8800 GTS 512 vs. 8800 Ultra

The 8800 Ultra was expensive when it was released in May of this year, and honestly not much has changed. The 8800 GTS 512 outclasses the Ultra in just about every category, the exception being raw memory bandwidth. The question we're looking to answer first is whether there's still a need for the 8800 Ultra, or if this sub-$400 card makes 2007's most expensive single GPU obsolete.

Quake Wars shows the two cards performing virtually the same, the Ultra starts to pull away at 2560 x 1600:

Turning on AA gives us a clear difference between the two, at 2560 x 1600 the Ultra has a 47% performance advantage over the 8800 GTS 512:

We see the same story with World in Conflict, there's no performance difference between the two cards until we turn on AA:

Lighter titles such as Half Life 2 and Oblivion (yep, Oblivion is a lighter title now) show the two cards as being equal:

The added pixel pushing power of the 8800 GTS 512 give it the advantage in our Oblivion test, but much of that advantage gets erased when we turn on 4X AA.

Looking at newer titles like Crysis, Call of Duty 4 and Unreal Tournament 3 we see 8800 Ultra levels of performance from the $350 8800 GTS 512. Not bad.

Overall, the 8800 GTS 512 is definitely competitive with the 8800 Ultra, however there are definitely cases where the raw memory bandwidth of the Ultra's 384-bit memory bus just can't be beat. If you've got an 8800 Ultra, feel threatened, but there's no need to worry about replacing your card. And if you're somehow choosing between the two, the GTS 512 comes close enough overall and for cheap enough that you can afford to skip the Ultra...or at least buy two GTS 512s.

The 8800 GT 256MB: Here at Last 8800 GTS 512 vs. 8800 GT
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  • wordsworm - Tuesday, December 11, 2007 - link

    I recall someone mentioning that 32 bit OS can only handle 4GB of memory. This can be allocated to the video card memory and motherboard memory. Seems to me that since AT is running 4GB of memory on the MB and 256, 512, and 768MB on the VC, I can't help but think this would somehow skewer the results. Am I missing something?
  • Le Québécois - Tuesday, December 11, 2007 - link

    How about some tests to see how well those cards do in MultiGPU Scaling? The 8800GT 512 did pretty good but was somewhat limited by memory at higher resolution. Since the 8800GTS 512 has the same amount of memory, could we expect the same king of scaling? What about the 8800GT 256?
  • EateryOfPiza - Tuesday, December 11, 2007 - link

  • Le Québécois - Tuesday, December 11, 2007 - link

    On page 3 many of the graphs show 8800 GTX Ultra in the legend.

    At the bottom of page 4 "The 8800 GTS Ultra looks to be an average of 10% faster than the 8800 GT, is it worth the $50+ premium it'll command? Not really, the 512MB 8800 GT is still the sweet spot. Moving on..."

    Should be The 8800 GTS 512.
  • sabrewulf - Tuesday, December 11, 2007 - link

    I'm sure you have your reasons, and I know the results would be largely similar, but I would really have preferred to see GTS512 vs GTX, as I'm sure there are far more GTX owners than Ultra owners (relatively speaking)
  • Super Nade - Tuesday, December 11, 2007 - link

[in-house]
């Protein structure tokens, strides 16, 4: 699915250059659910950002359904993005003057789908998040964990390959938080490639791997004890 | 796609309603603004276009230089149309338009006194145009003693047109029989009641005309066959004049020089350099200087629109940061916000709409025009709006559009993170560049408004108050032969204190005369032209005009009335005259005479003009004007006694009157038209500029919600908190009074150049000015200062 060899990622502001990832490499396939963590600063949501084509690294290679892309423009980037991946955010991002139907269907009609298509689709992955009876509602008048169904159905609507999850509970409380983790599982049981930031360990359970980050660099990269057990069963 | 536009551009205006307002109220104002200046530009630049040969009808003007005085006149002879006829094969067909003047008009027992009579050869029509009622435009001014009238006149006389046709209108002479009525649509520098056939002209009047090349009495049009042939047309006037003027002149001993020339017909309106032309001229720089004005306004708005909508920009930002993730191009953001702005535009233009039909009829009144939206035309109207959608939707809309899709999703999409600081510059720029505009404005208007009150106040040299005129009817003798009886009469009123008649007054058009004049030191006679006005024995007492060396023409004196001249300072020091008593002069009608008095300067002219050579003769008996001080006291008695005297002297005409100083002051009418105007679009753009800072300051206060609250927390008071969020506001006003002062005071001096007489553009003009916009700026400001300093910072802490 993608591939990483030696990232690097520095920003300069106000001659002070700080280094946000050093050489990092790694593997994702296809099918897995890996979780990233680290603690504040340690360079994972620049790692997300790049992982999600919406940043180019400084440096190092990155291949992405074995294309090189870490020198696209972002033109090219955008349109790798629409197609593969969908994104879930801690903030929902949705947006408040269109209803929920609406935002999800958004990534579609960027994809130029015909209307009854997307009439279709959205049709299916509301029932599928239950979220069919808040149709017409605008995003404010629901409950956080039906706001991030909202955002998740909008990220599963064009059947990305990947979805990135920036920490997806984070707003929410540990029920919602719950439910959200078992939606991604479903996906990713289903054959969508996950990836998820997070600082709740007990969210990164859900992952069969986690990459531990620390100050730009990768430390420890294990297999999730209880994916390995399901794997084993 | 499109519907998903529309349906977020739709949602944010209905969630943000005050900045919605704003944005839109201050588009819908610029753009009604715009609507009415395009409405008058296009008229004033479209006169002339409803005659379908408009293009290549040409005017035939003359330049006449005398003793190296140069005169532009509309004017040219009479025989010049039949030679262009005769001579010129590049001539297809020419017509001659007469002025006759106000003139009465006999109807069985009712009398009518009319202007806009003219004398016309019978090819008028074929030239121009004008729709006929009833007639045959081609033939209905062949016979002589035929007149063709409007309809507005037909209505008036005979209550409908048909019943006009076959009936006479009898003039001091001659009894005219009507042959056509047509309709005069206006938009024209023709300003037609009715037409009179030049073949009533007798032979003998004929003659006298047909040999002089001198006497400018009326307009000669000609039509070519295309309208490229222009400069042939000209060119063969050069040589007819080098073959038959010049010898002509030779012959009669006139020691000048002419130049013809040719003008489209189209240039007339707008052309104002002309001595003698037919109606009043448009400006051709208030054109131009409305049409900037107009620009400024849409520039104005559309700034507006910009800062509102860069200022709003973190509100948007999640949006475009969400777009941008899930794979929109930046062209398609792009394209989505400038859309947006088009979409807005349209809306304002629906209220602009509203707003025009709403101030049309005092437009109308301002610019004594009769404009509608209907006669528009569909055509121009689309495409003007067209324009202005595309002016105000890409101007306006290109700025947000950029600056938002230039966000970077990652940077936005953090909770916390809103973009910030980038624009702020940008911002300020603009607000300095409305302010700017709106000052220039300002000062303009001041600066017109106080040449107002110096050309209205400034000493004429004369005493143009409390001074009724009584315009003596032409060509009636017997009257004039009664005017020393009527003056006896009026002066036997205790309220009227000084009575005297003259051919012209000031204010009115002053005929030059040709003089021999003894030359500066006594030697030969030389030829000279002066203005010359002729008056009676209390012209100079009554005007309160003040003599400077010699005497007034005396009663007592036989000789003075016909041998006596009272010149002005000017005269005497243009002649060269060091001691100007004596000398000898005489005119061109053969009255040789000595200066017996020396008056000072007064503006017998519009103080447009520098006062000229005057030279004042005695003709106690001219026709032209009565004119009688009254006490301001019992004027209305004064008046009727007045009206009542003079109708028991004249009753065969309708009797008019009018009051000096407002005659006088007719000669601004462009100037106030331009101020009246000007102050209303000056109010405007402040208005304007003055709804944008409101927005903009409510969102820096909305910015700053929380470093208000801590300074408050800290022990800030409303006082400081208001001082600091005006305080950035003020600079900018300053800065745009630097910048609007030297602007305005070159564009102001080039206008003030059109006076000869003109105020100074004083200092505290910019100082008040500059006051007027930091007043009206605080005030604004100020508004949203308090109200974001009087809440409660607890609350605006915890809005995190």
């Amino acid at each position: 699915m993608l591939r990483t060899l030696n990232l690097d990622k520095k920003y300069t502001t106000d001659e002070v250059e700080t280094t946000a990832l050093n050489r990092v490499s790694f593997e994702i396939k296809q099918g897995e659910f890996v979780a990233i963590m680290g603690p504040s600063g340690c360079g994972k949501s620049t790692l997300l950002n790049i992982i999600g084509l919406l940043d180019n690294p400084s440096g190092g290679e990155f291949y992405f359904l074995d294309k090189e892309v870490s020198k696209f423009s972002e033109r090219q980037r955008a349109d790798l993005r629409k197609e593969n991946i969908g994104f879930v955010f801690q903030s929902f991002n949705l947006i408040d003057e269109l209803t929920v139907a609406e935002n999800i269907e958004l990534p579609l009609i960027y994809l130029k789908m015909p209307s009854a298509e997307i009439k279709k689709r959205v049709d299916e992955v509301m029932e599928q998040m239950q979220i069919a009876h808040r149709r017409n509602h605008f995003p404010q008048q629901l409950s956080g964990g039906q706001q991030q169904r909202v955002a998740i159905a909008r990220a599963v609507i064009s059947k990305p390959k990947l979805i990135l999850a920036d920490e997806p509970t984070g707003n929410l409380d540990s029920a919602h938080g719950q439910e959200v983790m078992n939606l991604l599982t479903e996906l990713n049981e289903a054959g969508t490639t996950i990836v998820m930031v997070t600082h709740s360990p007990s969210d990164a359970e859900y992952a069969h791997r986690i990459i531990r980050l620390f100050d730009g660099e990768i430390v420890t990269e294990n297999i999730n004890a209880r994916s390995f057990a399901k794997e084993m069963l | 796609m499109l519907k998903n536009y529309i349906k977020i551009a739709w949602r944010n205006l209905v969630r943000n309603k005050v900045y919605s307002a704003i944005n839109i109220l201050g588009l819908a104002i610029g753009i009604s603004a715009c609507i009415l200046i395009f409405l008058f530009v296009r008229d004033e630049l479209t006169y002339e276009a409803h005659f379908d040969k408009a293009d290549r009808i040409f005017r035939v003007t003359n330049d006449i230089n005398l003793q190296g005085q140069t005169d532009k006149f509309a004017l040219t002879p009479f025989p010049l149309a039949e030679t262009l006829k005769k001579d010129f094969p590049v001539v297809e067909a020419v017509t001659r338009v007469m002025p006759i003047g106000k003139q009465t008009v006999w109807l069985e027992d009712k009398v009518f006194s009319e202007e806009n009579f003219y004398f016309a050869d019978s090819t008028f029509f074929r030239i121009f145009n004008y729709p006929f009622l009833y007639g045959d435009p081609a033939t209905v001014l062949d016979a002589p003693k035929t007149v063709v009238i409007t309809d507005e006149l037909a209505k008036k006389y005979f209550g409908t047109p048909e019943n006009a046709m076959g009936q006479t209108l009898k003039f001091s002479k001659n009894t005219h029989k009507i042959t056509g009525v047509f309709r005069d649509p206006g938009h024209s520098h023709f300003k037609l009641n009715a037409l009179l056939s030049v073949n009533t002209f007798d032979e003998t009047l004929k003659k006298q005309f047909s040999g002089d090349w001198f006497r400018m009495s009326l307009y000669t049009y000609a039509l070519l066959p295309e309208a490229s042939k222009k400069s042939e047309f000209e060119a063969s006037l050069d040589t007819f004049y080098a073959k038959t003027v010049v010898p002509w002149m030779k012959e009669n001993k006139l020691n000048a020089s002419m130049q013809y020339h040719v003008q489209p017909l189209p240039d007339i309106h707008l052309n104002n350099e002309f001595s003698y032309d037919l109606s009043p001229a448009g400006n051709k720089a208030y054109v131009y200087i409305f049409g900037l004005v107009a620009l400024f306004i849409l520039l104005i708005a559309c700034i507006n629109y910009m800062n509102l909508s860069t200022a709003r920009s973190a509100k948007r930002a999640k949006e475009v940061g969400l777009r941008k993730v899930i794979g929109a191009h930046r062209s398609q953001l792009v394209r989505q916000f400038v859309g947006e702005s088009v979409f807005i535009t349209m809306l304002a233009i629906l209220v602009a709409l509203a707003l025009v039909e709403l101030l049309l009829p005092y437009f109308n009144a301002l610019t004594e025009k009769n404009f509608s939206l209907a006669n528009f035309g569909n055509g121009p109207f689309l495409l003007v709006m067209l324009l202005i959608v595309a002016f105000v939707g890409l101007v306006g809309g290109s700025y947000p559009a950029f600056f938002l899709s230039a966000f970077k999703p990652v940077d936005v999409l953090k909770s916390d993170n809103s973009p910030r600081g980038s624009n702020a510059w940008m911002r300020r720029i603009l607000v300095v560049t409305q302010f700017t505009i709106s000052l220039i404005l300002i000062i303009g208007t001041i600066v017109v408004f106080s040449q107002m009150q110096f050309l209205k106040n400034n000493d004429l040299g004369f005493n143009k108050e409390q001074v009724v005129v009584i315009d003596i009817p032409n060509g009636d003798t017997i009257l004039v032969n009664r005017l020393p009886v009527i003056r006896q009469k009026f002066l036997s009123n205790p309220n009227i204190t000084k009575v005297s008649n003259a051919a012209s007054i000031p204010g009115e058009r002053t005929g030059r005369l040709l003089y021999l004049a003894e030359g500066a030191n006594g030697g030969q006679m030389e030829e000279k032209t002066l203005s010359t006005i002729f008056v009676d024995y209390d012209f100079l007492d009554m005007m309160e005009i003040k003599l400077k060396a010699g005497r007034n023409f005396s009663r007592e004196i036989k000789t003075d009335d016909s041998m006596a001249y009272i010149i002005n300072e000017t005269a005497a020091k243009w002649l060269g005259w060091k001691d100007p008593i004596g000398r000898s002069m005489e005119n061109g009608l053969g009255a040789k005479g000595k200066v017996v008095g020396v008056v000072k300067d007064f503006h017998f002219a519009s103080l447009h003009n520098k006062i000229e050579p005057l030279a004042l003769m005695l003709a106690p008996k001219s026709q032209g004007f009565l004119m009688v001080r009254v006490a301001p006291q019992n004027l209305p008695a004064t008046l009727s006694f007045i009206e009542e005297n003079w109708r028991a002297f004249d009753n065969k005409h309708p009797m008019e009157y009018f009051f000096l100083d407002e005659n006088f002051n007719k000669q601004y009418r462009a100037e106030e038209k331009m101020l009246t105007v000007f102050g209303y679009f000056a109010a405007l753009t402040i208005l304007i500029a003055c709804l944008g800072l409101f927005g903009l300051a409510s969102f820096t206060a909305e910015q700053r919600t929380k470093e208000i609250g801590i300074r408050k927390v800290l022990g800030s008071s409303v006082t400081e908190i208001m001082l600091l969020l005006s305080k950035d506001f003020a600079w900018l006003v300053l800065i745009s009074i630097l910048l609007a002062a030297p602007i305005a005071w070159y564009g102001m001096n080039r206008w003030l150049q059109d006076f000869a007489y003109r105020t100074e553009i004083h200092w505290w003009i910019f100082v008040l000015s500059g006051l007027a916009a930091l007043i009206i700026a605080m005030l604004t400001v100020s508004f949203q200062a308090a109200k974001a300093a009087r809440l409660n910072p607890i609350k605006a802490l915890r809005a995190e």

Guys, how about posting a few scores with the cards overclocked? After all that is why we buy these cards, right ; to extract every ounce of performance? :)

    Best wishes,

    Super Nade,
  • shabby - Tuesday, December 11, 2007 - link

    From the original $200-249 the 8800gt shot up to almost $300, while the gts will be reaching for the $400 mark with the overclocked models, even the 256meg gt is priced over $200.
    Why are all these cards so far off from the msrp? It was never like this before with the gtx/ultra cards.
  • homerdog - Tuesday, December 11, 2007 - link

    The cheapest model on Newegg right now is a stock eVGA one for $359.99, which is just outside the upper end of the MSRP. That is still a good price when viewed from the "it's almost as fast as an Ultra and faster than a GTX" perspective.
  • jay401 - Tuesday, December 11, 2007 - link

    Actually Anandtech's being revisionist with their pricing history.
    The original 8800GT 512MB article last month stated MSRP was $200-250. That was, to paraphrase, based on the logical inference of the article, "closer to $200 for reference clocked 512MB models and closer to $250 for high-end models".

    The 256MB model wasn't even in the shipping channels at that time and had no bearing on the pricing mentioned in the article, which was very specifically regarding the 512MB model, as that was what the review was about - the 8800GT 512MB.

    And in the first two weeks we saw them priced as low as $209 for reference models and $229 for overclocked models, further supporting the reality of that MSRP price range.

    The only reason they're as expensive as you see them today is limited supply & high demand.

    But now Anandtech wants to satisfy NVidia and help them justify maintaining the current pricing even after supply exceeds demand, which would be absurd.

    Just thought you should know the truth.

    And just so you don't think I'm some biased ATI/AMD owner, I picked up my 8800GT for $250 and am very happy with it. But I feel sorry for folks paying $300 (or more!) for a $200-250 card.
  • tshen83 - Tuesday, December 11, 2007 - link

    actually, you don't understand the fundamentals of supply and demand. The 8800GT 512MB is selling at 30 dollars over MSRP because it is just that good and worth that much. Nvidia priced it too low. The Radeon HD3850 is priced at 179 and not selling over MSRP because there is less demand due to poorer performance, especially with AA+AF.

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